"... Together with Roman Rofalski (keys), Konrad Ullrich (drums) and Leonard Huhn (sax & clarinet), supported by Sarpay Özcagatay (flute) and Mona Burger (violin), he approached his cultural roots in eight pieces...."Gitarre & Bass interview, 01-7-2023
The Achim Seifert Project of e-bassist Achim Seifert, who was nominated for the 2016 Echo Jazz in the category "Best National Bassist", has been in existence for more than ten years. “Dünyalar” is already his fourth album, and as the title already reveals – “Dünyalar” means “worlds” – the son of a Turkish father is increasingly dealing with his musical roots.
"I came into contact with Turkish and Arabic music as a child through my father," he said. "The new album is an approach to my Turkish roots, which are part of my identity. My family in Turkey sent me the notes of Turkish songs. From several hundred pieces, I then chose these five and arranged them."
The songs work with a poetic sound language that is dominated by melody and rhythm. "I chose the songs based on their melodies, but the rhythmic finesse also plays a role," Seifert said. "In Turkish music, the odd measures dominate, which is a real playground for a bass player."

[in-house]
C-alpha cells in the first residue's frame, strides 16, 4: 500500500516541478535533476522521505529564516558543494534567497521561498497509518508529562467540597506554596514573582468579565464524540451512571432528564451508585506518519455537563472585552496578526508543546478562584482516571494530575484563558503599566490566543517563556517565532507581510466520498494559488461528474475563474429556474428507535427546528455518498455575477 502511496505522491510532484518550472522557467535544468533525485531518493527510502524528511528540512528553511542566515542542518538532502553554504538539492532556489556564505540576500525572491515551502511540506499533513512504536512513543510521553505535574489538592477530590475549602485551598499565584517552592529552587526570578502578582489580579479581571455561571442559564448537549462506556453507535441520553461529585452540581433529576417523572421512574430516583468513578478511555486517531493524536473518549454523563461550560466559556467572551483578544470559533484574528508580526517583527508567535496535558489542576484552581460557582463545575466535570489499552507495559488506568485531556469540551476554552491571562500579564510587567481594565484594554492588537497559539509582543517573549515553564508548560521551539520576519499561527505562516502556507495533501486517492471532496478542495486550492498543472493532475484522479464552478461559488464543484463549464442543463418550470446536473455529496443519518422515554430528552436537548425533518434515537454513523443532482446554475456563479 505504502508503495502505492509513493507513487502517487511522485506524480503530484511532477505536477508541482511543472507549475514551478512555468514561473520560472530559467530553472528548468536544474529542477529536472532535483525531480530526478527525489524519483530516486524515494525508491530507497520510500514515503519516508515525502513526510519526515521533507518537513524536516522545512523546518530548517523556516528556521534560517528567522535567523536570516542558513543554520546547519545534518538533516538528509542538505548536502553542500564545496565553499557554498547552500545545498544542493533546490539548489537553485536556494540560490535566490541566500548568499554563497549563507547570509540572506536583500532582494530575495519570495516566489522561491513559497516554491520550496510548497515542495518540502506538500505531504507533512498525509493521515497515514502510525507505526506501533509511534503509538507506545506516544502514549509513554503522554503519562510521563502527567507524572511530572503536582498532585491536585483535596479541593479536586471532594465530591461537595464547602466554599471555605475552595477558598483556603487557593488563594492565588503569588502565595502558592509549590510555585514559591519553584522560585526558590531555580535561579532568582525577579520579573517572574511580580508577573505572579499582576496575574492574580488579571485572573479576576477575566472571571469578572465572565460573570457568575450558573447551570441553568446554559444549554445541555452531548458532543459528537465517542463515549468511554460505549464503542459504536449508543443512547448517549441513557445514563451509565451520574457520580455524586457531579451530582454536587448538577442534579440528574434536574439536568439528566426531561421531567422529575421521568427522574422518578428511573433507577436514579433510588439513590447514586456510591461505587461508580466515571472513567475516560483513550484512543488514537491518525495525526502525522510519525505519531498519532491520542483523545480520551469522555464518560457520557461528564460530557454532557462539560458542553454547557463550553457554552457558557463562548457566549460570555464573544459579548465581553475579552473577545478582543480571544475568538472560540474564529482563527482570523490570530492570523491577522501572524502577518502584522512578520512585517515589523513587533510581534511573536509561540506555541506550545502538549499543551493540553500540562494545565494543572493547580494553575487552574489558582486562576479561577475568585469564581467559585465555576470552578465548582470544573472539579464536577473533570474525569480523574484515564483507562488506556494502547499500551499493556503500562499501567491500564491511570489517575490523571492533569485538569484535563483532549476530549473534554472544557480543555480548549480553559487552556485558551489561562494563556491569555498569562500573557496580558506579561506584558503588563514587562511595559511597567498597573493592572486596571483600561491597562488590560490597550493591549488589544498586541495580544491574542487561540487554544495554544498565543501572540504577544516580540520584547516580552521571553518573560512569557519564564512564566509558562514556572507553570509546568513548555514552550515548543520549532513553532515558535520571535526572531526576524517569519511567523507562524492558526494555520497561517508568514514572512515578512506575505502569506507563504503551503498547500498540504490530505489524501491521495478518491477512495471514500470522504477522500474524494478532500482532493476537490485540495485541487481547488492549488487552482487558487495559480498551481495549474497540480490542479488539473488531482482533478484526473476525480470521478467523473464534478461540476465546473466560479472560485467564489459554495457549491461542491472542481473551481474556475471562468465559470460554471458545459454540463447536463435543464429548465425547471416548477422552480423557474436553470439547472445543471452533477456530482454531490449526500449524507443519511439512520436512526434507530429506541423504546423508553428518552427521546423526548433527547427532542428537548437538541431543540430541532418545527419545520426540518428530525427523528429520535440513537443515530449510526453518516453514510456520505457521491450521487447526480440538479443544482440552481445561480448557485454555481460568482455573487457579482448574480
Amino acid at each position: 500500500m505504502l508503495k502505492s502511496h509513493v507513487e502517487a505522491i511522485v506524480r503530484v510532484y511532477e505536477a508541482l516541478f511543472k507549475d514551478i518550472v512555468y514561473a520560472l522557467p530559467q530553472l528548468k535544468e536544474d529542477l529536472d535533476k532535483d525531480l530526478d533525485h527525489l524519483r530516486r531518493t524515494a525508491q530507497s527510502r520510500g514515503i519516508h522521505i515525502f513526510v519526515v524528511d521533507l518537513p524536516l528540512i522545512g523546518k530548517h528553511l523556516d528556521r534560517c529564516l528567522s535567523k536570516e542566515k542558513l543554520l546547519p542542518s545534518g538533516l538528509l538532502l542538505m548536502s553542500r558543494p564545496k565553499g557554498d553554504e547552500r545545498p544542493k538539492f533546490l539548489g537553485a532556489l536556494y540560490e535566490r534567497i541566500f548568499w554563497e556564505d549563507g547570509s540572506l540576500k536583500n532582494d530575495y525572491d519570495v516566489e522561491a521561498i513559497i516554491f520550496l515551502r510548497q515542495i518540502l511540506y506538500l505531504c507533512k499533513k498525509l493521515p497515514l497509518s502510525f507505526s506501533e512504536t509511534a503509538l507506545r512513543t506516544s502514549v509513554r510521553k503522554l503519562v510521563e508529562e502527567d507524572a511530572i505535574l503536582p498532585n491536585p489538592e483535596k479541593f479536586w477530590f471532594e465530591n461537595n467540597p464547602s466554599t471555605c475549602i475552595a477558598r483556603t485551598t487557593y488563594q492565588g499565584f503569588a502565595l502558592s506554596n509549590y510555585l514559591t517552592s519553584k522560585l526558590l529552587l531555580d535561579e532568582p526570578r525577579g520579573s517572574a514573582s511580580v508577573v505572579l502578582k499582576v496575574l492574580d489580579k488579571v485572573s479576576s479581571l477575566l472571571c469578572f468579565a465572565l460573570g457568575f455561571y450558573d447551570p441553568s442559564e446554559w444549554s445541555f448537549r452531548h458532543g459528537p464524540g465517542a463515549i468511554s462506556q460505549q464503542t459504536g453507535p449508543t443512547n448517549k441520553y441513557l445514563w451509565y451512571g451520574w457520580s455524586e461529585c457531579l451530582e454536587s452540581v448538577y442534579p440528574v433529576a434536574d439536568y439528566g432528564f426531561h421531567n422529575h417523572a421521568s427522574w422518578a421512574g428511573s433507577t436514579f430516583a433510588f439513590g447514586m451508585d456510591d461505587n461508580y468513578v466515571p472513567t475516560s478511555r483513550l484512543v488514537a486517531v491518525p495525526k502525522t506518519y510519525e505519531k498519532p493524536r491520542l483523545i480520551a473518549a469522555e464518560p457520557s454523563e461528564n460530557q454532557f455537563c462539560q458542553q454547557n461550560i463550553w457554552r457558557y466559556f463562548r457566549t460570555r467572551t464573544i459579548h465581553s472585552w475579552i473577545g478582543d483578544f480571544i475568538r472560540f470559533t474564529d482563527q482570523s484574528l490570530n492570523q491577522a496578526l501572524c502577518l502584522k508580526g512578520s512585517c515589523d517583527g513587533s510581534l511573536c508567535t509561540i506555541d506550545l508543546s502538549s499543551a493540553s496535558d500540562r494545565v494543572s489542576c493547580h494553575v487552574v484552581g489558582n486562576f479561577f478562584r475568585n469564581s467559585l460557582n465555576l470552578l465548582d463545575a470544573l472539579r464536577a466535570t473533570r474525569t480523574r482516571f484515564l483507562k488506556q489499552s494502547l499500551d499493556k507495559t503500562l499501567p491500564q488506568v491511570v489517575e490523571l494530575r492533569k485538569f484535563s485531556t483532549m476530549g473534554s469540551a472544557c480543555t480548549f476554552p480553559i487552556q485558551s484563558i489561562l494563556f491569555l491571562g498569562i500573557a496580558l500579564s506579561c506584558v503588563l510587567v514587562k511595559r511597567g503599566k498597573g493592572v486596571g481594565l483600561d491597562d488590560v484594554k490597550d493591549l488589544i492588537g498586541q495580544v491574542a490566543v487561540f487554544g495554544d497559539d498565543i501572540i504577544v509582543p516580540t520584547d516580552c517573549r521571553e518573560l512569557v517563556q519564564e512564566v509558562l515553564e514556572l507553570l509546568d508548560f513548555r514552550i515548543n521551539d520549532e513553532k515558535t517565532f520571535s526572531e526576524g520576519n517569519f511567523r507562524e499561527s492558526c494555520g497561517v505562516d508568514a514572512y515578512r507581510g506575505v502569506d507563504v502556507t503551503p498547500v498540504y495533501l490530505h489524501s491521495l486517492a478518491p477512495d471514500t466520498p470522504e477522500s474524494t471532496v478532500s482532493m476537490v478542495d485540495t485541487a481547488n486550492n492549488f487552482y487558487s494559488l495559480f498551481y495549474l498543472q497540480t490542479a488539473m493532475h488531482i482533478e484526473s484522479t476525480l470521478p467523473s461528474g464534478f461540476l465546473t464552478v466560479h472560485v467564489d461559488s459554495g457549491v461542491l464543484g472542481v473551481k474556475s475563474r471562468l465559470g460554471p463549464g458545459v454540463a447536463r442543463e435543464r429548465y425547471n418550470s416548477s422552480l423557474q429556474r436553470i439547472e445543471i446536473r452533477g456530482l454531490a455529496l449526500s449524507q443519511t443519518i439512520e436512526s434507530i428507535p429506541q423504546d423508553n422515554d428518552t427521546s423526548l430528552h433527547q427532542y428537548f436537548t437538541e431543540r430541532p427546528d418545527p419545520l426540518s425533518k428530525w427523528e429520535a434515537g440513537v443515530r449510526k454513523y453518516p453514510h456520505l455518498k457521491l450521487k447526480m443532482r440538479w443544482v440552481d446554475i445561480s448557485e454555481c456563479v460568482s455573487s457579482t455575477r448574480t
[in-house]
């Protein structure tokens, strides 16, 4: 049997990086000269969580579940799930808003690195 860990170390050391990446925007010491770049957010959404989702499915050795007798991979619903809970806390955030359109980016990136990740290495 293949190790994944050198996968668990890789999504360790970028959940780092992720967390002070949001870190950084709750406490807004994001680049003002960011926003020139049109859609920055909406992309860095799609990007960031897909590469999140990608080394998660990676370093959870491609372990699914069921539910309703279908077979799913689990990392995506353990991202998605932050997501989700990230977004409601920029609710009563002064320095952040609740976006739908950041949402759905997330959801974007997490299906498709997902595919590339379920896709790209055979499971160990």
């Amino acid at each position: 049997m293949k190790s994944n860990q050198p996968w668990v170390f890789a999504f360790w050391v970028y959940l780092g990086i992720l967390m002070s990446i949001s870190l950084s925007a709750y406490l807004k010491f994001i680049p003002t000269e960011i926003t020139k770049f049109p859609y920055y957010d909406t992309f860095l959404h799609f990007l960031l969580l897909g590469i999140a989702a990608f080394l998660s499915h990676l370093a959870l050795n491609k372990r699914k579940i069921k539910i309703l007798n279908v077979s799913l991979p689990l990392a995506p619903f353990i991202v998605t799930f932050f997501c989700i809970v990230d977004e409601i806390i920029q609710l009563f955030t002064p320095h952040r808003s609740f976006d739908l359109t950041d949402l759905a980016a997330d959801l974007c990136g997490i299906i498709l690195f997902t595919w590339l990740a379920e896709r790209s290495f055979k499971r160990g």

The Achim Seifert Project interprets the odd measures with a supple nonchalance that sounds just right in your ears, but they also leave room for improvisation – the musicians are well aware of the background context of the songs. "The love songs often have a comforting meaning," the bassist explained. “It's a lot about longing and missing, about the opportunities you've missed in life. The songs express sadness, but also hope and are generally characterized by strong emotions."
These songs merge with a Western concept of jazz with great delicacy. "In some cases," Seifert said, "they are very old pieces that are still often sung and that many people in Turkey know."